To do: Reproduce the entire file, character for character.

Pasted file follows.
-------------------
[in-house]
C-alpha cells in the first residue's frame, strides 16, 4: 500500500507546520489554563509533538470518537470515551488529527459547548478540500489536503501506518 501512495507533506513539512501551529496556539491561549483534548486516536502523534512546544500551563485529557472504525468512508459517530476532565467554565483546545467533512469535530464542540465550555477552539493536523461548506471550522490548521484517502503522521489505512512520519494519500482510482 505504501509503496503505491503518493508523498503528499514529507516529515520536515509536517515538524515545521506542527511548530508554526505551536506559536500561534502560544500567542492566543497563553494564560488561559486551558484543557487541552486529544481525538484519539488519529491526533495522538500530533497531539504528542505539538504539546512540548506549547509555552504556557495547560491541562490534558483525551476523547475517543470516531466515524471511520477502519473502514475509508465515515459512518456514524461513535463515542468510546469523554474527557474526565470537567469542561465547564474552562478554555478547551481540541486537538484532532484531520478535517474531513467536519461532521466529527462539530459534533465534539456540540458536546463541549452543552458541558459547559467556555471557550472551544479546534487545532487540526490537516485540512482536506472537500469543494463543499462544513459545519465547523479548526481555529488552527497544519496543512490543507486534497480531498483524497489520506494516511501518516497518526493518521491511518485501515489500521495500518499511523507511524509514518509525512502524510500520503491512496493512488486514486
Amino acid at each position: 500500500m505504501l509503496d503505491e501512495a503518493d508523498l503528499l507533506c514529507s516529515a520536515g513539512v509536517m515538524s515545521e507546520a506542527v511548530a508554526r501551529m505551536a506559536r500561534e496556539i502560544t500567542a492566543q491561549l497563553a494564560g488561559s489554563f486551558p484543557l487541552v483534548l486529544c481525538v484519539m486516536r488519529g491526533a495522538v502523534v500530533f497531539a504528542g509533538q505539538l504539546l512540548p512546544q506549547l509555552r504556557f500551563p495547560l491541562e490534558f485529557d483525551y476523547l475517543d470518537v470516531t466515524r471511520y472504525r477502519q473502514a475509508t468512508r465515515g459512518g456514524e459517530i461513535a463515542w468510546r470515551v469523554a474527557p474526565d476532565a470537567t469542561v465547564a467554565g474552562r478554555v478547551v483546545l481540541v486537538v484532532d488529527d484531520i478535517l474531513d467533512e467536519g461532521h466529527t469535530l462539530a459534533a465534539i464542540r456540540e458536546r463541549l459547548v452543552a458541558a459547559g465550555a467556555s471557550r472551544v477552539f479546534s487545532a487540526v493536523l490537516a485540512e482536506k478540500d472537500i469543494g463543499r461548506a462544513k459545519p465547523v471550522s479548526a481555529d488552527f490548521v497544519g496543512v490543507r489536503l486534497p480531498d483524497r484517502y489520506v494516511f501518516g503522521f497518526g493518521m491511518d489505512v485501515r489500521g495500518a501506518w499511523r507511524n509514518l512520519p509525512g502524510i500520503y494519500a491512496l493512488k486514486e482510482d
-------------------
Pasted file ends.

[in-house]
C-alpha cells in the first residue's frame, strides 16, 4: 500500500507546520489554563509533538470518537470515551488529527459547548478540500489536503501506518 501512495507533506513539512501551529496556539491561549483534548486516536502523534512546544500551563485529557472504525468512508459517530476532565467554565483546545467533512469535530464542540465550555477552539493536523461548506471550522490548521484517502503522521489505512512520519494519500482510482 505504501509503496503505491503518493508523498503528499514529507516529515520536515509536517515538524515545521506542527511548530508554526505551536506559536500561534502560544500567542492566543497563553494564560488561559486551558484543557487541552486529544481525538484519539488519529491526533495522538500530533497531539504528542505539538504539546512540548506549547509555552504556557495547560491541562490534558483525551476523547475517543470516531466515524471511520477502519473502514475509508465515515459512518456514524461513535463515542468510546469523554474527557474526565470537567469542561465547564474552562478554555478547551481540541486537538484532532484531520478535517474531513467536519461532521466529527462539530459534533465534539456540540458536546463541549452543552458541558459547559467556555471557550472551544479546534487545532487540526490537516485540512482536506472537500469543494463543499462544513459545519465547523479548526481555529488552527497544519496543512490543507486534497480531498483524497489520506494516511501518516497518526493518521491511518485501515489500521495500518499511523507511524509514518509525512502524510500520503491512496493512488486514486
Amino acid at each position: 500500500m505504501l509503496d503505491e501512495a503518493d508523498l503528499l507533506c514529507s516529515a520536515g513539512v509536517m515538524s515545521e507546520a506542527v511548530a508554526r501551529m505551536a506559536r500561534e496556539i502560544t500567542a492566543q491561549l497563553a494564560g488561559s489554563f486551558p484543557l487541552v483534548l486529544c481525538v484519539m486516536r488519529g491526533a495522538v502523534v500530533f497531539a504528542g509533538q505539538l504539546l512540548p512546544q506549547l509555552r504556557f500551563p495547560l491541562e490534558f485529557d483525551y476523547l475517543d470518537v470516531t466515524r471511520y472504525r477502519q473502514a475509508t468512508r465515515g459512518g456514524e459517530i461513535a463515542w468510546r470515551v469523554a474527557p474526565d476532565a470537567t469542561v465547564a467554565g474552562r478554555v478547551v483546545l481540541v486537538v484532532d488529527d484531520i478535517l474531513d467533512e467536519g461532521h466529527t469535530l462539530a459534533a465534539i464542540r456540540e458536546r463541549l459547548v452543552a458541558a459547559g465550555a467556555s471557550r472551544v477552539f479546534s487545532a487540526v493536523l490537516a485540512e482536506k478540500d472537500i469543494g463543499r461548506a462544513k459545519p465547523v471550522s479548526a481555529d488552527f490548521v497544519g496543512v490543507r489536503l486534497p480531498d483524497r484517502y489520506v494516511f501518516g503522521f497518526g493518521m491511518d489505512v485501515r489500521g495500518a501506518w499511523r507511524n509514518l512520519p509525512g502524510i500520503y494519500a491512496l493512488k486514486e482510482d